Black Sea by Neal Ascherson (1996, 4 stars, 320 pages)
Winner of the Los Angeles Times Book Prize for History
In this study of the fateful encounters between Europe and Asia on the shores of a legendary sea, Neal Ascherson explores the disputed meaning of community, nationhood, history, and culture in a region famous for its dramatic conflicts. What makes the Back Sea cultures distinctive, Ascherson agrues, is the way their comonent parts came together over the millennia to shape unique communities, languages, religions, and trade. As he shows with skill and persuasiveness, Black Sea patterns in the Caucasus, Russia, Ukraine, Romania, Turkey, and Greece have linked the peoples of Europe and Asia together for centuries.

2014 Ukraine and Crimea Crisis: The Crimean Tatars and Their Influence on the Triangle Of Conflict - Russia - Crimea - Ukraine, History of Crimea, Sevastopol, Russian Black Sea Fleet (2008, unrated, 161 pages) (This book is available from Amazon on Kindle for a fee, or to sample for free on the Internet.)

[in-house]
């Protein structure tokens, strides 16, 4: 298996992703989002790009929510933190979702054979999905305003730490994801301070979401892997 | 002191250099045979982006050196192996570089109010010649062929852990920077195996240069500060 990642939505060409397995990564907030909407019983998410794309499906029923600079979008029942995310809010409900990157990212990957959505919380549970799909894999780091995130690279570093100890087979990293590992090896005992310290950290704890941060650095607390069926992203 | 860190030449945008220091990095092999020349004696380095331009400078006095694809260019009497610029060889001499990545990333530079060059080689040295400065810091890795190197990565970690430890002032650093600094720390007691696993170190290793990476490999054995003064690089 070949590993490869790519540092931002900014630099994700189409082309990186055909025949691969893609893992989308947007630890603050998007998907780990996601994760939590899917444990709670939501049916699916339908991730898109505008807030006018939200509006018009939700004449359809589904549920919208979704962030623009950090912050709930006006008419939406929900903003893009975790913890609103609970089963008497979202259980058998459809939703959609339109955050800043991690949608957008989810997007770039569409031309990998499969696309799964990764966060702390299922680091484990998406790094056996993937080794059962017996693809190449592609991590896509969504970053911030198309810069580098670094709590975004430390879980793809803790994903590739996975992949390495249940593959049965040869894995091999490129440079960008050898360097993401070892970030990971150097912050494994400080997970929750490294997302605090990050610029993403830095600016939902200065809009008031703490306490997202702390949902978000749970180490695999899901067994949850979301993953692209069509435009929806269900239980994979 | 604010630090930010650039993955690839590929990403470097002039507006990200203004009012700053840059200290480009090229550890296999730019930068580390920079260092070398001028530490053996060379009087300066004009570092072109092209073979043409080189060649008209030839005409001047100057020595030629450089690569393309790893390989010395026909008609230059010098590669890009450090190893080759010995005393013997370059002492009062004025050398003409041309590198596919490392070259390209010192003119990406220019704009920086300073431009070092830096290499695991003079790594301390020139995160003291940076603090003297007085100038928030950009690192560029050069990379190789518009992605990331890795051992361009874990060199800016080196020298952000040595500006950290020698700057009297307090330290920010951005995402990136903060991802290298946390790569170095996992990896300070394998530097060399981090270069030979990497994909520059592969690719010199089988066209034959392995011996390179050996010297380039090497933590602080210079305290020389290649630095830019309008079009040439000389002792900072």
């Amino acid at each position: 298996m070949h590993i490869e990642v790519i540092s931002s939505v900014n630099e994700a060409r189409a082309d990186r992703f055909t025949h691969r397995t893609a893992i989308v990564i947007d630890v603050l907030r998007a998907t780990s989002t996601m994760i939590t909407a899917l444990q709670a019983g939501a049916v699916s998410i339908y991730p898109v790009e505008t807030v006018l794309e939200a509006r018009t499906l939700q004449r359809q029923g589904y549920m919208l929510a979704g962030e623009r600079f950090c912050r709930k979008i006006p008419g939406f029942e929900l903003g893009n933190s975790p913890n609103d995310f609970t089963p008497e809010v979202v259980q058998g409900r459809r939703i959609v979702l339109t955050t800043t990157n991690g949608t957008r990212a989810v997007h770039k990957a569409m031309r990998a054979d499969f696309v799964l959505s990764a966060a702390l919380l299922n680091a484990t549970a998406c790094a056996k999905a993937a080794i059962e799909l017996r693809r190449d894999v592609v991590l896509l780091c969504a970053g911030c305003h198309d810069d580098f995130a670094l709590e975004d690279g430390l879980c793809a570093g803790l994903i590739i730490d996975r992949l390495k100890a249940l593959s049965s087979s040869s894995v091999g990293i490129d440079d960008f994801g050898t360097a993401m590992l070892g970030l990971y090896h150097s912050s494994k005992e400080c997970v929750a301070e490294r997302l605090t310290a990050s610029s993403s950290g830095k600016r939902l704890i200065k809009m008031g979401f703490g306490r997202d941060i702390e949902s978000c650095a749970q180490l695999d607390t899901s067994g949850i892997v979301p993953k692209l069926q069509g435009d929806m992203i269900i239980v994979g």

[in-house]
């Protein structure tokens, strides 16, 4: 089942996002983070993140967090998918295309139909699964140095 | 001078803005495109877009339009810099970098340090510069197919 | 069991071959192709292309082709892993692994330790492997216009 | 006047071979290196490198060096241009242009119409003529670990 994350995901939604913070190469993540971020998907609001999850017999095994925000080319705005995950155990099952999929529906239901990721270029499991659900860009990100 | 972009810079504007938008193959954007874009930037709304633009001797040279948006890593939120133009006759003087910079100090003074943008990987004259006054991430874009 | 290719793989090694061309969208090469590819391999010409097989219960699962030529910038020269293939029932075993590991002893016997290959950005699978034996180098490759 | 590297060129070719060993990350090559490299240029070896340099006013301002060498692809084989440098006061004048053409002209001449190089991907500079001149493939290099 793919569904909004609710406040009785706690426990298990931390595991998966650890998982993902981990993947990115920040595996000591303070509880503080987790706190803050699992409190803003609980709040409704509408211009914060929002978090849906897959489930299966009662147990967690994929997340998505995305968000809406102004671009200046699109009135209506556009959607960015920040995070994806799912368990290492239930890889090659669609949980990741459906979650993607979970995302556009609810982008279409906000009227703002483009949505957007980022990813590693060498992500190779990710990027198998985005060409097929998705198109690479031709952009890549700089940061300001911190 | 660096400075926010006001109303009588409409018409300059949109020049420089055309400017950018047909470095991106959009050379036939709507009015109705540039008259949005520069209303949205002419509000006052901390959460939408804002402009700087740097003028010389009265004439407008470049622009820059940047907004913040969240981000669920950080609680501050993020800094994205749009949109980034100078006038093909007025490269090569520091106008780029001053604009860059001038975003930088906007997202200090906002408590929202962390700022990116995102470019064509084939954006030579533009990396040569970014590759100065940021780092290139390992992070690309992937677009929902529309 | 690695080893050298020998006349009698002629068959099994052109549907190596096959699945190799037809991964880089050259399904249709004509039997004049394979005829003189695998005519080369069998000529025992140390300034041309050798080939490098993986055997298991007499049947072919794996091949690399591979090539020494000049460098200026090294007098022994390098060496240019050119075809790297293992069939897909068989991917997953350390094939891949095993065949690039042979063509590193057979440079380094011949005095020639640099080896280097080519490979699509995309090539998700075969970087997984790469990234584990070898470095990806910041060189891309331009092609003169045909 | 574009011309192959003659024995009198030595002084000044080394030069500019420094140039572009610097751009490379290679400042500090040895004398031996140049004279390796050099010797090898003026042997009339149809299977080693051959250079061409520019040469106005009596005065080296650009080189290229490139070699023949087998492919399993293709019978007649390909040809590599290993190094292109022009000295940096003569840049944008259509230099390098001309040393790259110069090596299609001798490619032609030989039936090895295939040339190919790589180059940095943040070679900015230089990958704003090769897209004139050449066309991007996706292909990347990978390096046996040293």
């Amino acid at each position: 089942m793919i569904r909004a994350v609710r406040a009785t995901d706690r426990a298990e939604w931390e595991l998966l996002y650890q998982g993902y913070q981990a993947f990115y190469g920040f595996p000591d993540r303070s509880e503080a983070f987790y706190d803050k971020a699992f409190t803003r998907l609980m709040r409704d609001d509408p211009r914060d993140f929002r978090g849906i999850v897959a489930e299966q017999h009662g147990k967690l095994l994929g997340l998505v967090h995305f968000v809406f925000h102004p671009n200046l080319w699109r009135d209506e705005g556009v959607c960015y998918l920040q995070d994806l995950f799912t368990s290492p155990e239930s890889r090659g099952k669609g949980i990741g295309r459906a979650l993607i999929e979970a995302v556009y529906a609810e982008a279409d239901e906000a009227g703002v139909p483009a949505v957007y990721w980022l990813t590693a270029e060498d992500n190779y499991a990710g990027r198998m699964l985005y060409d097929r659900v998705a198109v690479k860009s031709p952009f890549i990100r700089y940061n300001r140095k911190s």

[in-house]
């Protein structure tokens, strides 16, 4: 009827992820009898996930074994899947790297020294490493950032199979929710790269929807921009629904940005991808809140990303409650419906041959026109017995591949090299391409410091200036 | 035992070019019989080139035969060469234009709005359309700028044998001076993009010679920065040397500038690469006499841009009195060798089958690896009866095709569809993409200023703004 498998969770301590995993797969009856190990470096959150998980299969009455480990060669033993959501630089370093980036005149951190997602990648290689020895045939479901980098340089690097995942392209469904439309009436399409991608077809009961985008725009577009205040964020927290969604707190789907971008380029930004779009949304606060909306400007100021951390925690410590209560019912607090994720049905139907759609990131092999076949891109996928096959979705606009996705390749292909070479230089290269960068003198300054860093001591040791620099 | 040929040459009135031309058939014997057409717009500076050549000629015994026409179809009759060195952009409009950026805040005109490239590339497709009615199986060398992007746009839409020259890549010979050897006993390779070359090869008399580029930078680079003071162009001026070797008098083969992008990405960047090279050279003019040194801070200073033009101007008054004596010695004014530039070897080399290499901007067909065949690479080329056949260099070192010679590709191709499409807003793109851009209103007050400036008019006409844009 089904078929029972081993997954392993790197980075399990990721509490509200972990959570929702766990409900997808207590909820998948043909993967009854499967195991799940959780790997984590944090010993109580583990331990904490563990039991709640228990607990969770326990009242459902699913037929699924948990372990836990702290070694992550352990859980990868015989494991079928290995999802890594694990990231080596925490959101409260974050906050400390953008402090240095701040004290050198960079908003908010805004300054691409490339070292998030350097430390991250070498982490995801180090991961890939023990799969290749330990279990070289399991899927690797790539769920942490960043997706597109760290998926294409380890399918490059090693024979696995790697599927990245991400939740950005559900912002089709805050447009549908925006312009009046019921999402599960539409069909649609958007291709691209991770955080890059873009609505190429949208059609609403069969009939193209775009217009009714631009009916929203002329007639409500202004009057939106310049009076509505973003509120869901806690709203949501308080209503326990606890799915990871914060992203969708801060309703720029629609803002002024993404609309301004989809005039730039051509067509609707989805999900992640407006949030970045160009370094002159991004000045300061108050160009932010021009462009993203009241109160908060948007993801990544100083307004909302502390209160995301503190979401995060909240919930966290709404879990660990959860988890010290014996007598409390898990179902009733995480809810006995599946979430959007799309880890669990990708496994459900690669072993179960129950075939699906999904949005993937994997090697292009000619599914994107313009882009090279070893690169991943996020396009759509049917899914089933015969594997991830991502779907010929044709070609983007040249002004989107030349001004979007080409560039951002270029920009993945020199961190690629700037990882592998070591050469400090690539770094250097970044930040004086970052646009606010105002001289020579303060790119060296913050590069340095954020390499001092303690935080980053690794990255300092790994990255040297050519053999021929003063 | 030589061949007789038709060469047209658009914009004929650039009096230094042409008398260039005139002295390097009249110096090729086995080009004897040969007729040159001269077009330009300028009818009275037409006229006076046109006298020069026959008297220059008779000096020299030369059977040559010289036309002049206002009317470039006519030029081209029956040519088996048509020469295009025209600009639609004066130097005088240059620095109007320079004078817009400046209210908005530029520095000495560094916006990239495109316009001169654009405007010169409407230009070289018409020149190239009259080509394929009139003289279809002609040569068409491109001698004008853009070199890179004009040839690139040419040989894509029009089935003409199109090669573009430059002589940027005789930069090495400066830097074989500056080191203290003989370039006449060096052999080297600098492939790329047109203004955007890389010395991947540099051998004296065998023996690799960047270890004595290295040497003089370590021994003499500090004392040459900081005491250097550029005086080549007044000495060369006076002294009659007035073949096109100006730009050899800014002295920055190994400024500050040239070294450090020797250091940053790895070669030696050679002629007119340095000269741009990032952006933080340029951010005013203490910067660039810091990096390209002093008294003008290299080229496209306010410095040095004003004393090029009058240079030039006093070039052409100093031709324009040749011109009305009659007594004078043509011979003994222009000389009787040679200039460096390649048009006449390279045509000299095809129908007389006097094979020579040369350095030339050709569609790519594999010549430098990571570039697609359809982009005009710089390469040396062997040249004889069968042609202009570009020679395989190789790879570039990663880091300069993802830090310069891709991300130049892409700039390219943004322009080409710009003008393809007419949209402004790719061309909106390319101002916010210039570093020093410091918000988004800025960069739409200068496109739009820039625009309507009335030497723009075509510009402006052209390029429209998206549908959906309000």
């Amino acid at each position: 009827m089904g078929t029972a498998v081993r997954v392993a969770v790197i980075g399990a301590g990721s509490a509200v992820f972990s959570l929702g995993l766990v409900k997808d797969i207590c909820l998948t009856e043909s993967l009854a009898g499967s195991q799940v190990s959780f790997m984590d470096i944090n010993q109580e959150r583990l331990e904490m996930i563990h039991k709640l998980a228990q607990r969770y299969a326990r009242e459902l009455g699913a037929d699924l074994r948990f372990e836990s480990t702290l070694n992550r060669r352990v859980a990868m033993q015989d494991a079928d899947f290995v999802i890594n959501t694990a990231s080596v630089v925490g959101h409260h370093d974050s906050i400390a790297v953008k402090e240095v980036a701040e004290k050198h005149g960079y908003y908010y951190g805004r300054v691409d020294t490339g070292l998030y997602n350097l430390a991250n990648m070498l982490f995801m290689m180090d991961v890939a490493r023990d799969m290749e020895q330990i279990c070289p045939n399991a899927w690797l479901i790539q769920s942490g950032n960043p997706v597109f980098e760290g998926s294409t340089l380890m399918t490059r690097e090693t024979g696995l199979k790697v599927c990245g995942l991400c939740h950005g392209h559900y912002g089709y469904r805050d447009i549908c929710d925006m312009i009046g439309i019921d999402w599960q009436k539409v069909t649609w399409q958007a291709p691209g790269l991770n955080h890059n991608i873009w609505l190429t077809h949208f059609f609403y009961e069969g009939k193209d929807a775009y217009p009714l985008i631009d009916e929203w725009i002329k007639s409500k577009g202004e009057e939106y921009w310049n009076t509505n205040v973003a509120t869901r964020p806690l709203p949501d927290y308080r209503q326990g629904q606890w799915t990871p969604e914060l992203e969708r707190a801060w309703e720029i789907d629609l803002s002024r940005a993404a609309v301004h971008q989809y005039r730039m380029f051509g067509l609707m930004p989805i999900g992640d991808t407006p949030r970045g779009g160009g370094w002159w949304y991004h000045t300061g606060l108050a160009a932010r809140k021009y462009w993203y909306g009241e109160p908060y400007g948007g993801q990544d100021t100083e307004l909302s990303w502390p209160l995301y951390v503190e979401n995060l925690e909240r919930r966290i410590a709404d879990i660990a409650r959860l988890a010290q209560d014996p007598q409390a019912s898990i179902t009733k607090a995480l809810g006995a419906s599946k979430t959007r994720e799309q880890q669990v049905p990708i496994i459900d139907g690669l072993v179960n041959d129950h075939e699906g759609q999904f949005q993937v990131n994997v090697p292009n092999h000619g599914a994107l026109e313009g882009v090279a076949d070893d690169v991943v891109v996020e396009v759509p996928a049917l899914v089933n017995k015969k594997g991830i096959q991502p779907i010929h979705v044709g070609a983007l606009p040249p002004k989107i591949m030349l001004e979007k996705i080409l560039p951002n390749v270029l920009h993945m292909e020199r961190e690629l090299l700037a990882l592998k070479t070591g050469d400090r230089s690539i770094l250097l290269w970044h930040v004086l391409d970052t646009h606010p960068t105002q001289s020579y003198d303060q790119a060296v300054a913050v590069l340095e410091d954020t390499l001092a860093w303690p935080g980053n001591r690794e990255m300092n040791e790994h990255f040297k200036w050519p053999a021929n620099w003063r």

This study of the conflict over the years involving Ukraine, Russia, and the Crimea is particularly interesting and relevant in light of the ongoing crisis in 2014. The dissolution of the Soviet Union brought about multidimensional problems to the former republics of the USSR and their inhabitants. In 1990s Ukraine, Crimea became a center of conflict between Ukraine and Russia over the former Soviet Black Sea Fleet and Crimea itself, perceived as historically their own by both sides of the conflict. Local Crimean authorities took advantage of the specificity of a demographic situation in Crimea were Ukrainians, the titular nation, are in minority and considerably Russified to claim for autonomy. Later, they attempted to secede from Ukraine. At the same time, the Crimean Tatar influx from exile, orchestrated by the Stalin regime in 1944, further exacerbated the 'triangle of conflict' between the dyads Russia-Ukraine and Crimea-Ukraine. The Crimean Tatars, currently 12 percent of the Crimean population, proclaimed Crimea the national territory of the Crimean Tatar people, on which they alone possess the right to self-government and claimed greater rights for themselves as allegedly the most indigenous peoples in Crimea, while the rest are colonizers. The explains the historical developments in Crimea and attempts to draw implications to the Ukrainian government in dealing with Crimean Tatar nationalism which seems to be overcoming the problems within the 'triangle of conflict' that was so sharp in 1990s.